If you have an app that is a game then of course you don’t want it to scale but usually you would provide other options to increase text size etc. If you create forms on apps you usually build custom user input sections or utilise the native keyboard or other features of the device which are mostly only available before you compile the native code when you build the app. You may also cater for users by offering larger text versions where content may be hard to read. You cannot do all of these things on a normal website so its best left to the user to decide when they need to increase text size or not.

In the end it’s your choice but its one of those questions that just won’t go away and heavyweight opinion throughout the industry simply says ‘don’t do it’.

I can see use cases for disabling the pinch and zoom so won’t say never do it but when you do so I would make sure that you offer the visitor the function to increase text size when you do so and for images allow a click to a larger version (especially if you are trying to sell the product).:slight_smile:

Web design was never straight forward and there’s always someone trying to push their view or get in your way:). We just do the best we can with the information we have available.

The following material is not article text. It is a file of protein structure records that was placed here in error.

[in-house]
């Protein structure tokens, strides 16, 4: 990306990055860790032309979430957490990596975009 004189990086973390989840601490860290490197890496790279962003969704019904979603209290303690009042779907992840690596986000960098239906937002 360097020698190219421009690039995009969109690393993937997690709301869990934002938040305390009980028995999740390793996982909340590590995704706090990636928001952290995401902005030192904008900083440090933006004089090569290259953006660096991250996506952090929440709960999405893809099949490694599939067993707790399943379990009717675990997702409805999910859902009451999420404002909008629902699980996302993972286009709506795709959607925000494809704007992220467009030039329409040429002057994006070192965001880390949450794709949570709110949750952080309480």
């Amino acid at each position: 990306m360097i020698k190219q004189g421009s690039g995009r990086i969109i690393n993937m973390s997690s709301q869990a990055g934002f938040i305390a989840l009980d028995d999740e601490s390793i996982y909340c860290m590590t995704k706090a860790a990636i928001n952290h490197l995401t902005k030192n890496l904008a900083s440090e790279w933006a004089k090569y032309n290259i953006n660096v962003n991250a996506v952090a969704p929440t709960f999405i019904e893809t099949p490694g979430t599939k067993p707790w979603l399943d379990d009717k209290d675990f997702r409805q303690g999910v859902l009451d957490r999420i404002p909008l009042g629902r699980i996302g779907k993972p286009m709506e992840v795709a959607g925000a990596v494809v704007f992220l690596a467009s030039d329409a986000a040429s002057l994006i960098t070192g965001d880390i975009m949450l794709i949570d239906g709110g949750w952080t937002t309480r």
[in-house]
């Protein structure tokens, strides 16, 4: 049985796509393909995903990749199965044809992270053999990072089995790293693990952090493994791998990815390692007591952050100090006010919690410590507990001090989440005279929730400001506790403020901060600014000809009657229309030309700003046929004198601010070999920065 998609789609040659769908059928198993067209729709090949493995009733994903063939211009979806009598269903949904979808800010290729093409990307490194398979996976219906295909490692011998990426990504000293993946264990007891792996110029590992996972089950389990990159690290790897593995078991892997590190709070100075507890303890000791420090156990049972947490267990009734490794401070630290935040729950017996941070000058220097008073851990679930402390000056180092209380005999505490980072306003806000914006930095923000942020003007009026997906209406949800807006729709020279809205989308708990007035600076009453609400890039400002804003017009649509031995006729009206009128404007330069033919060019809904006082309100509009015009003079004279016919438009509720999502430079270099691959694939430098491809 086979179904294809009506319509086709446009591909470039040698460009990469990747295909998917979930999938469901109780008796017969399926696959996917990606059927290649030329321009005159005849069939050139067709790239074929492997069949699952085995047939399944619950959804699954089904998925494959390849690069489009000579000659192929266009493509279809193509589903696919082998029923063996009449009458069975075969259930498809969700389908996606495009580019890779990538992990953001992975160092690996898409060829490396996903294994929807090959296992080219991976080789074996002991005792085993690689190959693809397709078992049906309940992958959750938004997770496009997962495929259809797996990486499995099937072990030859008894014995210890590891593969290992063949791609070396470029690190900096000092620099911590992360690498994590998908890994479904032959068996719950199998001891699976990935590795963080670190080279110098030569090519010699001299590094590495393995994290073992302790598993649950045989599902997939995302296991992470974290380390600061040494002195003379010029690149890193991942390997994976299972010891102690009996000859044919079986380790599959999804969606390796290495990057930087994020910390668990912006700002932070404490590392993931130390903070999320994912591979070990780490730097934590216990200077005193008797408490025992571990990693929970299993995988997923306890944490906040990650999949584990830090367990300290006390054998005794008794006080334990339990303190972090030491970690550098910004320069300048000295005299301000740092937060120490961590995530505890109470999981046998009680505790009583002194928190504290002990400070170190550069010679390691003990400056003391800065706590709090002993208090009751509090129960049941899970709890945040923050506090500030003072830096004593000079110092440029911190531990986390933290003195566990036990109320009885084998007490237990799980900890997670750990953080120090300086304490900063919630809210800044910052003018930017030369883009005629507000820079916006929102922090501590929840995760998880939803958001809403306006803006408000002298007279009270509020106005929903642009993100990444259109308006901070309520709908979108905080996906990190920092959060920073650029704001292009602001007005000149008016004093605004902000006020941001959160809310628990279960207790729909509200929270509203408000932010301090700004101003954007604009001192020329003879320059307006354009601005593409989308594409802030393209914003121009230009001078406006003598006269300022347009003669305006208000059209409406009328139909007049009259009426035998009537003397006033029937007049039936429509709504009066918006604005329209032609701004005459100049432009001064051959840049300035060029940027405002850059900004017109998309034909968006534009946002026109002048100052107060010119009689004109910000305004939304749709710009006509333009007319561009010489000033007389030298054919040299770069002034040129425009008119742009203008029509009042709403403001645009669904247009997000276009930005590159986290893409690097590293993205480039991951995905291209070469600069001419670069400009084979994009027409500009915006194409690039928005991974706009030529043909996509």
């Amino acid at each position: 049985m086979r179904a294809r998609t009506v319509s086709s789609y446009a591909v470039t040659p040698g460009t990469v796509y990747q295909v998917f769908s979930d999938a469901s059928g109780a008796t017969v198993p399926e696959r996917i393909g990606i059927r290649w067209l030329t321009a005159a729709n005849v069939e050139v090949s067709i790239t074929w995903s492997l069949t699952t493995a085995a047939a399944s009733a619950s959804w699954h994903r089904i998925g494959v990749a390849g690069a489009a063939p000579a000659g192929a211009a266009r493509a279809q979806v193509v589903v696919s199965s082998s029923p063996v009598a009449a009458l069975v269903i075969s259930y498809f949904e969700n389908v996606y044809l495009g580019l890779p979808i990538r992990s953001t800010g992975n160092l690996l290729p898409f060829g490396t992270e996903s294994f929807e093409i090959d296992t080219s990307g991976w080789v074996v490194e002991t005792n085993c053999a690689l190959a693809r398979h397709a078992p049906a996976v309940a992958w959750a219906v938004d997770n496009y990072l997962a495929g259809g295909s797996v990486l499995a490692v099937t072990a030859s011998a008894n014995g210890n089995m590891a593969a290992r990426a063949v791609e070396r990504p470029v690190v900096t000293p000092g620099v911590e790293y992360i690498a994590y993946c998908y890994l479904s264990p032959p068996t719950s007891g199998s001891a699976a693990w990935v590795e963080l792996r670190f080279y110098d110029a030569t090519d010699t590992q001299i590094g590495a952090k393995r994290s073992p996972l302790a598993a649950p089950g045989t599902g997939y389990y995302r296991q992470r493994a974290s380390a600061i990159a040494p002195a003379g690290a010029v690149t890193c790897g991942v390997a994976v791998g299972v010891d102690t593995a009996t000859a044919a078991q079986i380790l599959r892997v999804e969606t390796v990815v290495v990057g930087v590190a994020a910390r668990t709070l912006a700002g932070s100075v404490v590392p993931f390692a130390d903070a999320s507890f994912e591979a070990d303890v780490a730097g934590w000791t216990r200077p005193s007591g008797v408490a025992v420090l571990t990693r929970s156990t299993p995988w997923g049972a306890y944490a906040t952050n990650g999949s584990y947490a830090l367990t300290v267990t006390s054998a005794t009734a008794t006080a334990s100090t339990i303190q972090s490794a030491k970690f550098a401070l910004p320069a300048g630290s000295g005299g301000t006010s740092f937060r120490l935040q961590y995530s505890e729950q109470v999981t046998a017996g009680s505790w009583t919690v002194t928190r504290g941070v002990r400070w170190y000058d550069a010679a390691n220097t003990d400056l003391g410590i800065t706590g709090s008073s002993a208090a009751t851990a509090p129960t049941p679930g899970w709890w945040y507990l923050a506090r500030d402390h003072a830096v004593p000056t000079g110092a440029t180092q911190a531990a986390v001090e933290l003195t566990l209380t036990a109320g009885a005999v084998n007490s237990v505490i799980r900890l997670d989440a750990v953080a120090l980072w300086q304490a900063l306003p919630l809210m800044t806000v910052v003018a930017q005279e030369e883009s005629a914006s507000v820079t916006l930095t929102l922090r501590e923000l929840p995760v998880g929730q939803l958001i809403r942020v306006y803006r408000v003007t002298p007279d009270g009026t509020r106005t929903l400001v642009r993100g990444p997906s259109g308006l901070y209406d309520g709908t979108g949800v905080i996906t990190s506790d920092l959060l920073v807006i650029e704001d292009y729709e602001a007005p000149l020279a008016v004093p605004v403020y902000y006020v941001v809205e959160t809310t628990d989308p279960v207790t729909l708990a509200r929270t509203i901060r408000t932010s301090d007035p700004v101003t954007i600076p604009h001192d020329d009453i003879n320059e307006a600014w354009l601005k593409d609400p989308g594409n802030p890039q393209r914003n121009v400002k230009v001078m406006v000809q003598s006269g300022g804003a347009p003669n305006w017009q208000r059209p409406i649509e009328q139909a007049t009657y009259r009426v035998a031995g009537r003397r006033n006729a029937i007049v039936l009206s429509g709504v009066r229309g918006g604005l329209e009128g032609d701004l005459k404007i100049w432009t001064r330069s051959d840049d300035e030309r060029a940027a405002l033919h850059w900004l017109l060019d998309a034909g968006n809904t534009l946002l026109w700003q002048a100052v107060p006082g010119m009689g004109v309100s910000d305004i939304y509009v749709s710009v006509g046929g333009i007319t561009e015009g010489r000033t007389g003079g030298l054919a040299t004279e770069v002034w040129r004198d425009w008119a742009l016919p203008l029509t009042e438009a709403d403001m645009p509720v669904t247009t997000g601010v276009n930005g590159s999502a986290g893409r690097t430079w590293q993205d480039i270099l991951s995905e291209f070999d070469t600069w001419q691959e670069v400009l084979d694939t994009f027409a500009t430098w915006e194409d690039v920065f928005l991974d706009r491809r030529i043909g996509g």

I guess you could zoom out in those occasions?

Then that’s not an argument for disabling the user zoom, rather it suggests to let the user be able to zoom as he pleases.

I totally agree with @PaulOB here!

Thanks for the feedback, but this post wasn’t asking for opinions as I have heard all this before. I was just looking for help in the code, which is now up and running. I agree with him as well but I just needed help with code.


You probably aren’t concerned with Windows phones, but just recently the latest version of Edge browser (on I believe both mobile and desktop, but my mobile version hasn’t updated yet it seems) the meta tag to prevent user zoom is no longer listened to (due to tiny sites people can’t zoom to read).

I won’t bet on it, but with knowing iOS (or maybe it was just mobile Safari? not sure) did similar about a year ago, I can see this becoming a trend (in browsers).

So be aware that if this ignoring the meta tag thing spreads to blink and gecko, zooming will become available on that site to more and more people.

As for me, I voted for that issue for Edge :slight_smile: